For immediate release
WOOD STORKS MAKE ANNUAL VISIT TO JACKSONVILLE ZOO AND GARDENS TO NEST
May 24, 2011 - Jacksonville, Fl -
The trees in the Plains of East Africa at the Jacksonville Zoo and Gardens are once again alive with the chirping of wood stork chicks. The wood storks have been building their nests annually at the Zoo since 1999. The Zoo’s bird staff collects data on each chick, including size and health information, then bands and returns them safely to their nests each year.
Wood storks are the only stork to breed in the United States. They also breed in Central and South America from Mexico to Argentina. The populations in the Southeastern United States are endangered, most likely because of the loss of optimal feeding habitat – easy access to shallow water where they have ready access to small fish. The Zoo’s monitoring and banding data is reported to the United States Department of Interior’s bird banding laboratory. The numbered bands allow researchers to identify individual storks as they move throughout the state and across their range. The data is used for research purposes and to compare with other sites across the range of the species to determine how well the recovery effort is going.
“The sights and sounds of the large wood stork rookery at our Zoo make for a uniquely incredible experience,” said Tony Vecchio, executive director of Jacksonville Zoo and Gardens. “We’re very pleased that these wonderful Florida natives have chosen to allow our guests a glimpse of this spectacle of nature. It’s almost like they sense that they will be safe and protected by those who are dedicated to conservation.”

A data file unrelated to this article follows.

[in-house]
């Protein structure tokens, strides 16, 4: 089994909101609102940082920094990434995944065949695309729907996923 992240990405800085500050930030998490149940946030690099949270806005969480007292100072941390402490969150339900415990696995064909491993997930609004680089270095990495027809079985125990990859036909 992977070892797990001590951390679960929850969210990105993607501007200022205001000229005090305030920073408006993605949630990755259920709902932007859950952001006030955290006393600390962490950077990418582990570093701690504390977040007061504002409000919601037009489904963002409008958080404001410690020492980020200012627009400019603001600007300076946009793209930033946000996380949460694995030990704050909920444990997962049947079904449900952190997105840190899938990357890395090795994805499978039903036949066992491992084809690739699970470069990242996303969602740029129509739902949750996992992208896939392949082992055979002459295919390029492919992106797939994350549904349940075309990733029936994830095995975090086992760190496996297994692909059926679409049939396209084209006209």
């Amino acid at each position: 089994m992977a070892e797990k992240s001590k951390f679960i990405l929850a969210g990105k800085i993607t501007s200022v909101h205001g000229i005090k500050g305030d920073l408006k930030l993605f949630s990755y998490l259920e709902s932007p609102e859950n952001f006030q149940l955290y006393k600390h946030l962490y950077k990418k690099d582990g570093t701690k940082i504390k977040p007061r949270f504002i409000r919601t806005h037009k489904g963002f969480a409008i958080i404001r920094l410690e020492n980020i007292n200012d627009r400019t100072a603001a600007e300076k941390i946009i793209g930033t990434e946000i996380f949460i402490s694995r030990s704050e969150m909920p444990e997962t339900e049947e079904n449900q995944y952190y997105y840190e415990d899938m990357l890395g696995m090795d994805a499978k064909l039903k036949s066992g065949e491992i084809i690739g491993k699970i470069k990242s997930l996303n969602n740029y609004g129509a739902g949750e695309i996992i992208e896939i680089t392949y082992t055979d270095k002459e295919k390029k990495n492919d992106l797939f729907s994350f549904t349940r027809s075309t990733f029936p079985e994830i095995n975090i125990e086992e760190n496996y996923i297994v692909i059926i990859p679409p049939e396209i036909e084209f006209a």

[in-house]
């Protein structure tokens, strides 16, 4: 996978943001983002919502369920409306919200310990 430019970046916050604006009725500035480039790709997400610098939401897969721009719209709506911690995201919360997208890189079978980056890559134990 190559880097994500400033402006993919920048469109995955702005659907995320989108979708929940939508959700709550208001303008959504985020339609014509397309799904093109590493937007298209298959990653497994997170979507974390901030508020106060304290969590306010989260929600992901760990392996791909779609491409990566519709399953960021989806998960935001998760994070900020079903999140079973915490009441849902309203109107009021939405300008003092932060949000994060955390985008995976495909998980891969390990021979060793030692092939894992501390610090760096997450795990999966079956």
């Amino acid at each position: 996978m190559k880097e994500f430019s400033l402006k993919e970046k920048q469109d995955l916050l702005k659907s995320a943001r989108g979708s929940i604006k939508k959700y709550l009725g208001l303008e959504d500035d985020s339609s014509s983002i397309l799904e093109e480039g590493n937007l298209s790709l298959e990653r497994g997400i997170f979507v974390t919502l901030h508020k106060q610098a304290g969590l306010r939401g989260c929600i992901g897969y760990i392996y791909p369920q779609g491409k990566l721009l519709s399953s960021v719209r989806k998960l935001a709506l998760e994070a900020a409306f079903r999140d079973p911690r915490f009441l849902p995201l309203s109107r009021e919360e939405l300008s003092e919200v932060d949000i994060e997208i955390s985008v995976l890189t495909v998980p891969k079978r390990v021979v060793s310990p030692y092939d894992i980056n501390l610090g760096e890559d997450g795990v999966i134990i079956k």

The wood stork rookery at the Jacksonville Zoo and Gardens has had the highest productivity rate of all the colonies in Florida since 2003. Since 1999, 1,241 endangered wood storks have fledged, and another 260 are expected to fledge this year at the Zoo’s colony. The rookery has grown from seven nests the first year to more than 116 nests this season.
Wood storks are tall, white denizens of freshwater or brackish wetlands and swamps. They can be identified by their long legs, featherless heads and prominent bills. They fish with an unusual but effective method: Opening their bills underwater, they wait for a fish to pass by then snap – like a mousetrap, the bill is closed.
For more than 96 years, the Jacksonville Zoo and Gardens has been dedicated to inspiring discovery and appreciation of wildlife through innovative experience in a caring environment. Since its beginning in 1914, with an animal collection that consisted of only one red deer fawn, the Jacksonville Zoo and Gardens has become one of the top zoos in the nation. It now features more than 1,800 rare and exotic animals and over 1,000 unique plant species. Preservation of sustainable biodiversity is a key mission of the Zoo. The Zoo is a non-profit organization and an accredited member of the Association of Zoos and Aquariums and the World Association of Zoos and Aquariums. It is open year-round, seven-days-a-week, from 9:00 a.m. to 5:00 p.m. and is located on Jacksonville’s north side at 370 Zoo Parkway, one-half mile east from I-95. For more information, go to jacksonvillezoo.org.